THE preparations for the general rising now advanced very rapidly. Enver Bey, declining further treacherous offers, which included the promise of his promotion to General rank if he would return to Constantinople, led his band of fedais through the mountains, and won village after village to the revolutionary cause. The story of this young officer's escape in disguise from Salonica, his adventures in the wilds, and the brave work he did for Turkey, is told throughout his country. He has become the popular hero, and is held in the highest estimation by his comrades; for the complete absence of any jealousy among the young officers who devoted themselves to the liberation of their fatherland is a pleasing feature of this patriotic movement. Niazi writes of Enver as follows: “He who in the time of sorrow and hopelessness encouraged ways, Enver Bey, whose like is seldom to be met.” Salah-ed-Din Bey, Hassan Bey, and other officers were also wandering over Macedonia and Albania with their bands, gaining thousands of adherents among the landowners and the peasantry; and at the same time others were educating the rank and file of the army, with the result that a large proportion of the troops garrisoning this region were ready to fight, even against their own comrades, if called upon to do so.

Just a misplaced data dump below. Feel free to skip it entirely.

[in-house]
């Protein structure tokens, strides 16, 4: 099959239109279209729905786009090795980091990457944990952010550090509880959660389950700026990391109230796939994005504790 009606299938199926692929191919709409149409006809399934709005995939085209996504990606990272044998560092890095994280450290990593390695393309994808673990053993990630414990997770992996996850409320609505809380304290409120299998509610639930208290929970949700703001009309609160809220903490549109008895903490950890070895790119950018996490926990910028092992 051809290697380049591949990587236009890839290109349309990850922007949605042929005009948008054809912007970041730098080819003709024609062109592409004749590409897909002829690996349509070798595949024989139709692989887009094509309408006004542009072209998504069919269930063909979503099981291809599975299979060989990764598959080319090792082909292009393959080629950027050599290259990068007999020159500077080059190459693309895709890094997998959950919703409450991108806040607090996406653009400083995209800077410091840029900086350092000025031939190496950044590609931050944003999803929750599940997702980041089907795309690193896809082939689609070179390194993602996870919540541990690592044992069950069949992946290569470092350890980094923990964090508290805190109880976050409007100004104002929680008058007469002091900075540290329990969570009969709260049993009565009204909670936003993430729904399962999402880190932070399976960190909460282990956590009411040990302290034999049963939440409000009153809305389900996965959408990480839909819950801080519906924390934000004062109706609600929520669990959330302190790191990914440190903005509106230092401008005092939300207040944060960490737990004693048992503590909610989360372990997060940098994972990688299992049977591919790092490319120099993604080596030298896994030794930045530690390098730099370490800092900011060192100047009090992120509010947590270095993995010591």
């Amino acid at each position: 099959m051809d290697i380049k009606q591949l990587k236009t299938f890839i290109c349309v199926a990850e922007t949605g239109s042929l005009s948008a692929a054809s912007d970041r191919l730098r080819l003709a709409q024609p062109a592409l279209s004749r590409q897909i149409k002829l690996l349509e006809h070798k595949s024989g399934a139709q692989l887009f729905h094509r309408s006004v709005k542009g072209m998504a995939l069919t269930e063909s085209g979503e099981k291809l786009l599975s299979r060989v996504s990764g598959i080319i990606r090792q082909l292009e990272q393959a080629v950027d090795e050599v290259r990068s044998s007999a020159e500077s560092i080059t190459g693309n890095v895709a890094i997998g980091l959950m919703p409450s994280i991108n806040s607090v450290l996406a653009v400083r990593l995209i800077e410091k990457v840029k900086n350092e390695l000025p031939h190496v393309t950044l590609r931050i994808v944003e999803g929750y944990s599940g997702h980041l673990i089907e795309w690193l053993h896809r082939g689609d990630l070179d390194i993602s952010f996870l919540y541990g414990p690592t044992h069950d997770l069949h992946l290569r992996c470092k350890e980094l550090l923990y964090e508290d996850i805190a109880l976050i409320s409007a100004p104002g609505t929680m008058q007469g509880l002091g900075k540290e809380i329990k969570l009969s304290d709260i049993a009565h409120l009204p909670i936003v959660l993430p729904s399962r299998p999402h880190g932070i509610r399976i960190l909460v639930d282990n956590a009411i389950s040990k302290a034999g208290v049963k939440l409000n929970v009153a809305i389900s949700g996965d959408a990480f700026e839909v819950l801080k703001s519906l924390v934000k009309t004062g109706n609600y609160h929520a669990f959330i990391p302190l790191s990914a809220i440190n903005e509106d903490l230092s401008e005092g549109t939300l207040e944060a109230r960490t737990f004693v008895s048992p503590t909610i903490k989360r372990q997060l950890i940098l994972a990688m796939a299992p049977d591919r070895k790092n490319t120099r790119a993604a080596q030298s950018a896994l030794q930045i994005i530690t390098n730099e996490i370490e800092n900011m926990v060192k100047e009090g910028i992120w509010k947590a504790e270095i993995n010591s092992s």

and fortified us with his ardent words and serious